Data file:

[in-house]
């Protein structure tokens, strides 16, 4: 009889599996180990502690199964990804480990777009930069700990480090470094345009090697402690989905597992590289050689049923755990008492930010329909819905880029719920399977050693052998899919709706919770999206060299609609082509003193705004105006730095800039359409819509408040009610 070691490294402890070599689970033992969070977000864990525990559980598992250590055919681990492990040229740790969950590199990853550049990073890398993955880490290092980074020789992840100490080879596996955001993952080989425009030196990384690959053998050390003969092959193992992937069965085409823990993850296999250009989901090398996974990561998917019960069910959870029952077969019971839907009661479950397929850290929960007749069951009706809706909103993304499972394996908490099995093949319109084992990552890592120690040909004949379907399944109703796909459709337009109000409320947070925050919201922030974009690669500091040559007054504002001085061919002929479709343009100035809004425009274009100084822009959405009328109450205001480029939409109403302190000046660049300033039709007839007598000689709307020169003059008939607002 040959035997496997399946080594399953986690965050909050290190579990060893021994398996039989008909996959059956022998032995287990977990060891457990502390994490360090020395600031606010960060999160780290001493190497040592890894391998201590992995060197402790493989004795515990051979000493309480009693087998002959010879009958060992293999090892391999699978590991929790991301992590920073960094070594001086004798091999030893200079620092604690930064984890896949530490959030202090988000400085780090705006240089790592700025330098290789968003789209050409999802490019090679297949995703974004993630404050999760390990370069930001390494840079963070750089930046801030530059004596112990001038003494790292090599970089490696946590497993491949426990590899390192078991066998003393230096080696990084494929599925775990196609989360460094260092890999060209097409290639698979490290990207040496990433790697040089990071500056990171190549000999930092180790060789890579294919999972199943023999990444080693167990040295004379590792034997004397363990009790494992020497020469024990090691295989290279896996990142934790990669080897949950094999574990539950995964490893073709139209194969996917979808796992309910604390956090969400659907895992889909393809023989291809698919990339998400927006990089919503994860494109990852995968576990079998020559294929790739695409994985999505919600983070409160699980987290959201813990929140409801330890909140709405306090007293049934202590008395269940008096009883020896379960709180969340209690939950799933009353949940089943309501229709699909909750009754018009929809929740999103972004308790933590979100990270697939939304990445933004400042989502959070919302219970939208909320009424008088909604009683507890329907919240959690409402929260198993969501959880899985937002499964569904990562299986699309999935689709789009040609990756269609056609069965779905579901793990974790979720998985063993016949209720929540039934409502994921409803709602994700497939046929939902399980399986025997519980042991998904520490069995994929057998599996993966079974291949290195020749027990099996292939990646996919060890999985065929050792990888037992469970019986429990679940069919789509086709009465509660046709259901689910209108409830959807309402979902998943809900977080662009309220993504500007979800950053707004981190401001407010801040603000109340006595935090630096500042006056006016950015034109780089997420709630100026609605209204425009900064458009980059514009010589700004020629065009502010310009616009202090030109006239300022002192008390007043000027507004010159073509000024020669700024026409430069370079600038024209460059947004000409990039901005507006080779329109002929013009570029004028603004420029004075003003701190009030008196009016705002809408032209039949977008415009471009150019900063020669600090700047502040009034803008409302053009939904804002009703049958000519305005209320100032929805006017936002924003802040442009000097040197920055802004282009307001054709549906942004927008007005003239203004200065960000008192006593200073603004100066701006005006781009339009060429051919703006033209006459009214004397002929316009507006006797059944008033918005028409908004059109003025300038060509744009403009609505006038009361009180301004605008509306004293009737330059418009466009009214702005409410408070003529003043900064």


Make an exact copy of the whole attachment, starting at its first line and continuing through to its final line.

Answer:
[in-house]
């Protein structure tokens, strides 16, 4: 009889599996180990502690199964990804480990777009930069700990480090470094345009090697402690989905597992590289050689049923755990008492930010329909819905880029719920399977050693052998899919709706919770999206060299609609082509003193705004105006730095800039359409819509408040009610 070691490294402890070599689970033992969070977000864990525990559980598992250590055919681990492990040229740790969950590199990853550049990073890398993955880490290092980074020789992840100490080879596996955001993952080989425009030196990384690959053998050390003969092959193992992937069965085409823990993850296999250009989901090398996974990561998917019960069910959870029952077969019971839907009661479950397929850290929960007749069951009706809706909103993304499972394996908490099995093949319109084992990552890592120690040909004949379907399944109703796909459709337009109000409320947070925050919201922030974009690669500091040559007054504002001085061919002929479709343009100035809004425009274009100084822009959405009328109450205001480029939409109403302190000046660049300033039709007839007598000689709307020169003059008939607002 040959035997496997399946080594399953986690965050909050290190579990060893021994398996039989008909996959059956022998032995287990977990060891457990502390994490360090020395600031606010960060999160780290001493190497040592890894391998201590992995060197402790493989004795515990051979000493309480009693087998002959010879009958060992293999090892391999699978590991929790991301992590920073960094070594001086004798091999030893200079620092604690930064984890896949530490959030202090988000400085780090705006240089790592700025330098290789968003789209050409999802490019090679297949995703974004993630404050999760390990370069930001390494840079963070750089930046801030530059004596112990001038003494790292090599970089490696946590497993491949426990590899390192078991066998003393230096080696990084494929599925775990196609989360460094260092890999060209097409290639698979490290990207040496990433790697040089990071500056990171190549000999930092180790060789890579294919999972199943023999990444080693167990040295004379590792034997004397363990009790494992020497020469024990090691295989290279896996990142934790990669080897949950094999574990539950995964490893073709139209194969996917979808796992309910604390956090969400659907895992889909393809023989291809698919990339998400927006990089919503994860494109990852995968576990079998020559294929790739695409994985999505919600983070409160699980987290959201813990929140409801330890909140709405306090007293049934202590008395269940008096009883020896379960709180969340209690939950799933009353949940089943309501229709699909909750009754018009929809929740999103972004308790933590979100990270697939939304990445933004400042989502959070919302219970939208909320009424008088909604009683507890329907919240959690409402929260198993969501959880899985937002499964569904990562299986699309999935689709789009040609990756269609056609069965779905579901793990974790979720998985063993016949209720929540039934409502994921409803709602994700497939046929939902399980399986025997519980042991998904520490069995994929057998599996993966079974291949290195020749027990099996292939990646996919060890999985065929050792990888037992469970019986429990679940069919789509086709009465509660046709259901689910209108409830959807309402979902998943809900977080662009309220993504500007979800950053707004981190401001407010801040603000109340006595935090630096500042006056006016950015034109780089997420709630100026609605209204425009900064458009980059514009010589700004020629065009502010310009616009202090030109006239300022002192008390007043000027507004010159073509000024020669700024026409430069370079600038024209460059947004000409990039901005507006080779329109002929013009570029004028603004420029004075003003701190009030008196009016705002809408032209039949977008415009471009150019900063020669600090700047502040009034803008409302053009939904804002009703049958000519305005209320100032929805006017936002924003802040442009000097040197920055802004282009307001054709549906942004927008007005003239203004200065960000008192006593200073603004100066701006005006781009339009060429051919703006033209006459009214004397002929316009507006006797059944008033918005028409908004059109003025300038060509744009403009609505006038009361009180301004605008509306004293009737330059418009466009009214702005409410408070003529003043900064």